The Great Convergence And What It Means To Investors – Seeking Alpha 01-18-13

Salient to Investors:

Nicholas Pardini at Nomadic Capital Partners writes:

  • US and European stocks are no longer the safest bets. Investors should expect subpar real returns from the US economy and positive long run returns from emerging markets.
  • The biggest economic trend of the 21st century is the global convergence of living standards, with a growing global emerging market middle class. Currency debasement, mismanaged government fiscal issues, increased corruption, high consumer debt, cultural malaise has caused a decline in wealth in Western nations.
  • Emerging East Asia consumers have more money to buy basic luxuries so expect high growth for decades to come – cf the US between 1865-1929.
  • Commodity exporters such as Canada, Australia, New Zealand and Chile will benefit from the demand on raw materials coming from resource poor countries such as China and India.
  • With large reserves of natural resources such as copper and oil, emerging Latin American nations have a strong possibility of performing on par with their Asian competitors.
  • Western consumers, choked by high debt, have lost their discretionary incomes, aggravated by the Fed’s continuous debasement of the US dollar. Real wages will continue to fall.
  • Growth in emerging markets is sustainable because it is based on savings and capital investment, but growth in the West is untenable due to its basis on debt and government spending.

Read the full article at http://seekingalpha.com/article/1120241-the-great-convergence-and-what-it-means-to-investors?source=email_macro_view&ifp=0.

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Stocks Are the New Bonds: Goldman Sachs – CNBC.com 12-13-12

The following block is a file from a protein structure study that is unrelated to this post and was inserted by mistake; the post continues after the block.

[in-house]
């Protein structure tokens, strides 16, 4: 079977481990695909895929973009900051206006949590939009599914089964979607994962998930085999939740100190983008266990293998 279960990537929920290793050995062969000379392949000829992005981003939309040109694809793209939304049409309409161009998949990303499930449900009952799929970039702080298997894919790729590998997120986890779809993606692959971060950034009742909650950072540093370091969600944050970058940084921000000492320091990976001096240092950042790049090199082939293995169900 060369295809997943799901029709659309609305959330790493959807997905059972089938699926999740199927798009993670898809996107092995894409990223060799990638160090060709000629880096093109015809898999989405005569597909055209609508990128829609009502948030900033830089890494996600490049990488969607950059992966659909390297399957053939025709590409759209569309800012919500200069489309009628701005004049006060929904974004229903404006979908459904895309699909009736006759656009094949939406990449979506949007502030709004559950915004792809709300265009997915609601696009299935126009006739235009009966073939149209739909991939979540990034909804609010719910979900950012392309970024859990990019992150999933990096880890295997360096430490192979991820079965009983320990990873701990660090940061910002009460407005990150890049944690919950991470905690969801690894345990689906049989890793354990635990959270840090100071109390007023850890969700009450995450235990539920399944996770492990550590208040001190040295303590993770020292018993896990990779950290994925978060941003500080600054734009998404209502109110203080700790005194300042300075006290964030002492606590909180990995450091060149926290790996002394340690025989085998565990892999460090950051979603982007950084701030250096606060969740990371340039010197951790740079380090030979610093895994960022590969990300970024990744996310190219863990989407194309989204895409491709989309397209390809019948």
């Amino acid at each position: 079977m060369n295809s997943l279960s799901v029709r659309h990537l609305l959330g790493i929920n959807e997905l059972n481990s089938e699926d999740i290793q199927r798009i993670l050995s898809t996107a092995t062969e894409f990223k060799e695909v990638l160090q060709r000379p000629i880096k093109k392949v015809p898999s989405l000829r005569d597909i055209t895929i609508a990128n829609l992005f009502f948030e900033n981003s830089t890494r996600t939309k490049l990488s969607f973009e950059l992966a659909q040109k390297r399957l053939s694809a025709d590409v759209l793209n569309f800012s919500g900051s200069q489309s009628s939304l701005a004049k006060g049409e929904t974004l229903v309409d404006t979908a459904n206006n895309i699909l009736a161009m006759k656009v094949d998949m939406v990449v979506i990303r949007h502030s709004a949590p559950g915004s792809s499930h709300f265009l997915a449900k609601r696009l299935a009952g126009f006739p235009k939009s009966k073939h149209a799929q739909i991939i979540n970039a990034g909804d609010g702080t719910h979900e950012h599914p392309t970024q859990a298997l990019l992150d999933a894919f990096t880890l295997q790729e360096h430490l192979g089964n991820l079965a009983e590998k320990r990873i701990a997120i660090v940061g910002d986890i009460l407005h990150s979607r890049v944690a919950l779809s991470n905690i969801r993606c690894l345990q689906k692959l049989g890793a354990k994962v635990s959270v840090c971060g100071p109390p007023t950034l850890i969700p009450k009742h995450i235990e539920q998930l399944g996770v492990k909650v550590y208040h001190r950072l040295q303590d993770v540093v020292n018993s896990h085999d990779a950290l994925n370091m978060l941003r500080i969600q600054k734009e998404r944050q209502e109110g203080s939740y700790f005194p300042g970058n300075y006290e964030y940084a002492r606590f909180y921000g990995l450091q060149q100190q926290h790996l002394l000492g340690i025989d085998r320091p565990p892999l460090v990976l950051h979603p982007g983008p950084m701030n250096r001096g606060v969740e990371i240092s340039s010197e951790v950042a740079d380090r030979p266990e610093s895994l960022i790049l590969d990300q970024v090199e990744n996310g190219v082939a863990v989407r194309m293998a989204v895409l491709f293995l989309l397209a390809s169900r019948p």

Salient to Investors:

Peter Oppenheimer at Goldman Sachs said:

  • Quantitative easings have left little value in the credit markets, so investors should look for returns in European equities over bonds.
  • The STOXX Europe 600 could see annual returns of more than 7 percent despite stagnation in the euro area.
  • Because of a net absence of net flows into the equity market, particularly in Europe, equities have become almost an orphan asset class. As more central bank liquidity comes into the global economy, and because there is little value left in fixed-income markets, equities will benefit by default.
  • The current rally in European stock markets will continue strongly in 2013 because valuations are attractive and profits will grow through 2013 – the STOXX 600 outperformed U.S. markets in 2012 despite poor earnings due to their attractive valuations.
  • Look for companies with high-yields and strong balance sheets. Likes growth stories, which are scarce. Luxury goods, autos, insurance, and media will outperform in 2013.
  • The global economy will grow 3.3 percent in 2013 – Europe’s corporations are well-levered and will see top-line growth and overall profit growth of 9 percent.
  • Top pick for 2013 is the Japanese TOPIX index, with returns of 20 percent front loaded in half1,dependent on further easing by the BoJ.
  • Latin America will be relatively weak and will underperform in 2013.
  • The U.S. will do quite well as it’s more fully valued than other equity markets.

 Read the full article at http://www.cnbc.com/id/100309858